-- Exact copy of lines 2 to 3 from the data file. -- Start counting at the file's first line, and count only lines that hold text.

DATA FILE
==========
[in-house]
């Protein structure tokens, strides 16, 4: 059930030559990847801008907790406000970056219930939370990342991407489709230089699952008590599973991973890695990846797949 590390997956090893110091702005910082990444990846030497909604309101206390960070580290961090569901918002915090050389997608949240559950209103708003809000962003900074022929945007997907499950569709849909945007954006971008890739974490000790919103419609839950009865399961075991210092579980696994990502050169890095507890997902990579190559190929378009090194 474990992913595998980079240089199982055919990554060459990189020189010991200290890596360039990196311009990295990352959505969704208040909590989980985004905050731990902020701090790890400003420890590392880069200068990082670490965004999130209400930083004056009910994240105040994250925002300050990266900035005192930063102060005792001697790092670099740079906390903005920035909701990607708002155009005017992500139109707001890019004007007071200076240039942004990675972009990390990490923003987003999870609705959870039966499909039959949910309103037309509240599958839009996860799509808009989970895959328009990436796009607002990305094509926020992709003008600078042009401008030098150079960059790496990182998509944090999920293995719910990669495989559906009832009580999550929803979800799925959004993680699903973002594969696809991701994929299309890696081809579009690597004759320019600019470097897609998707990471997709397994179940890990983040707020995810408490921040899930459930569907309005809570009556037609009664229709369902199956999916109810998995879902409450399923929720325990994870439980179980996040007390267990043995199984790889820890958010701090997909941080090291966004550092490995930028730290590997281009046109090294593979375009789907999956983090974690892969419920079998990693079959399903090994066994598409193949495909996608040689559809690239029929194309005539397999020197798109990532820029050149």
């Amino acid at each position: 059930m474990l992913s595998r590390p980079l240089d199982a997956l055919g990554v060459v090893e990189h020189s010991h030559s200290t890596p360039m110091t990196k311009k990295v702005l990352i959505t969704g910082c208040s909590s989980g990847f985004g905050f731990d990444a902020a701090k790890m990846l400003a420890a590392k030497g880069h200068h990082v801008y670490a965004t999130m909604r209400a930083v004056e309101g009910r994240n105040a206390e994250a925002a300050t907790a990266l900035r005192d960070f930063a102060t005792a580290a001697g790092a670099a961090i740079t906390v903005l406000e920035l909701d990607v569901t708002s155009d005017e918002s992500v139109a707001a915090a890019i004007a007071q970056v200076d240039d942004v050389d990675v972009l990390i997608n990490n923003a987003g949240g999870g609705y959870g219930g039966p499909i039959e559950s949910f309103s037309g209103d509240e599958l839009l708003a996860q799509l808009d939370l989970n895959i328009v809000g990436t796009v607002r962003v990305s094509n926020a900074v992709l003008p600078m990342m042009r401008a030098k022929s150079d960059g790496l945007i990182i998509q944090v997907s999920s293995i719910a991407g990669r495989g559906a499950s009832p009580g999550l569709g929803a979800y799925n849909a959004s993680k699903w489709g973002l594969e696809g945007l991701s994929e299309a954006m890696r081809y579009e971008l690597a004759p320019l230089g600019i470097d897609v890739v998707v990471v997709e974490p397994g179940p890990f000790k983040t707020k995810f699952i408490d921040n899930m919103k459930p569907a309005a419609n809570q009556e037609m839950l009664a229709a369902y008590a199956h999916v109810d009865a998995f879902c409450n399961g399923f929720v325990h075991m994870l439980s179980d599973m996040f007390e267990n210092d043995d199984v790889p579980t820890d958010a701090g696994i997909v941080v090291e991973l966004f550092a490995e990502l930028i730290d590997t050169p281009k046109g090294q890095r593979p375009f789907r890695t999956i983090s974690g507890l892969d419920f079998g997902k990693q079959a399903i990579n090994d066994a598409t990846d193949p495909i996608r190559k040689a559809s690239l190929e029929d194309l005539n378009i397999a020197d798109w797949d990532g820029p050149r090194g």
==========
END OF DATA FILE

């Protein structure tokens, strides 16, 4: 059930030559990847801008907790406000970056219930939370990342991407489709230089699952008590599973991973890695990846797949 590390997956090893110091702005910082990444990846030497909604309101206390960070580290961090569901918002915090050389997608949240559950209103708003809000962003900074022929945007997907499950569709849909945007954006971008890739974490000790919103419609839950009865399961075991210092579980696994990502050169890095507890997902990579190559190929378009090194 474990992913595998980079240089199982055919990554060459990189020189010991200290890596360039990196311009990295990352959505969704208040909590989980985004905050731990902020701090790890400003420890590392880069200068990082670490965004999130209400930083004056009910994240105040994250925002300050990266900035005192930063102060005792001697790092670099740079906390903005920035909701990607708002155009005017992500139109707001890019004007007071200076240039942004990675972009990390990490923003987003999870609705959870039966499909039959949910309103037309509240599958839009996860799509808009989970895959328009990436796009607002990305094509926020992709003008600078042009401008030098150079960059790496990182998509944090999920293995719910990669495989559906009832009580999550929803979800799925959004993680699903973002594969696809991701994929299309890696081809579009690597004759320019600019470097897609998707990471997709397994179940890990983040707020995810408490921040899930459930569907309005809570009556037609009664229709369902199956999916109810998995879902409450399923929720325990994870439980179980996040007390267990043995199984790889820890958010701090997909941080090291966004550092490995930028730290590997281009046109090294593979375009789907999956983090974690892969419920079998990693079959399903090994066994598409193949495909996608040689559809690239029929194309005539397999020197798109990532820029050149």
């Amino acid at each position: 059930m474990l992913s595998r590390p980079l240089d199982a997956l055919g990554v060459v090893e990189h020189s010991h030559s200290t890596p360039m110091t990196k311009k990295v702005l990352i959505t969704g910082c208040s909590s989980g990847f985004g905050f731990d990444a902020a701090k790890m990846l400003a420890a590392k030497g880069h200068h990082v801008y670490a965004t999130m909604r209400a930083v004056e309101g009910r994240n105040a206390e994250a925002a300050t907790a990266l900035r005192d960070f930063a102060t005792a580290a001697g790092a670099a961090i740079t906390v903005l406000e920035l909701d990607v569901t708002s155009d005017e918002s992500v139109a707001a915090a890019i004007a007071q970056v200076d240039d942004v050389d990675v972009l990390i997608n990490n923003a987003g949240g999870g609705y959870g219930g039966p499909i039959e559950s949910f309103s037309g209103d509240e599958l839009l708003a996860q799509l808009d939370l989970n895959i328009v809000g990436t796009v607002r962003v990305s094509n926020a900074v992709l003008p600078m990342m042009r401008a030098k022929s150079d960059g790496l945007i990182i998509q944090v997907s999920s293995i719910a991407g990669r495989g559906a499950s009832p009580g999550l569709g929803a979800y799925n849909a959004s993680k699903w489709g973002l594969e696809g945007l991701s994929e299309a954006m890696r081809y579009e971008l690597a004759p320019l230089g600019i470097d897609v890739v998707v990471v997709e974490p397994g179940p890990f000790k983040t707020k995810f699952i408490d921040n899930m919103k459930p569907a309005a419609n809570q009556e037609m839950l009664a229709a369902y008590a199956h999916v109810d009865a998995f879902c409450n399961g399923f929720v325990h075991m994870l439980s179980d599973m996040f007390e267990n210092d043995d199984v790889p579980t820890d958010a701090g696994i997909v941080v090291e991973l966004f550092a490995e990502l930028i730290d590997t050169p281009k046109g090294q890095r593979p375009f789907r890695t999956i983090s974690g507890l892969d419920f079998g997902k990693q079959a399903i990579n090994d066994a598409t990846d193949p495909i996608r190559k040689a559809s690239l190929e029929d194309l005539n378009i397999a020197d798109w797949d990532g820029p050149r090194g």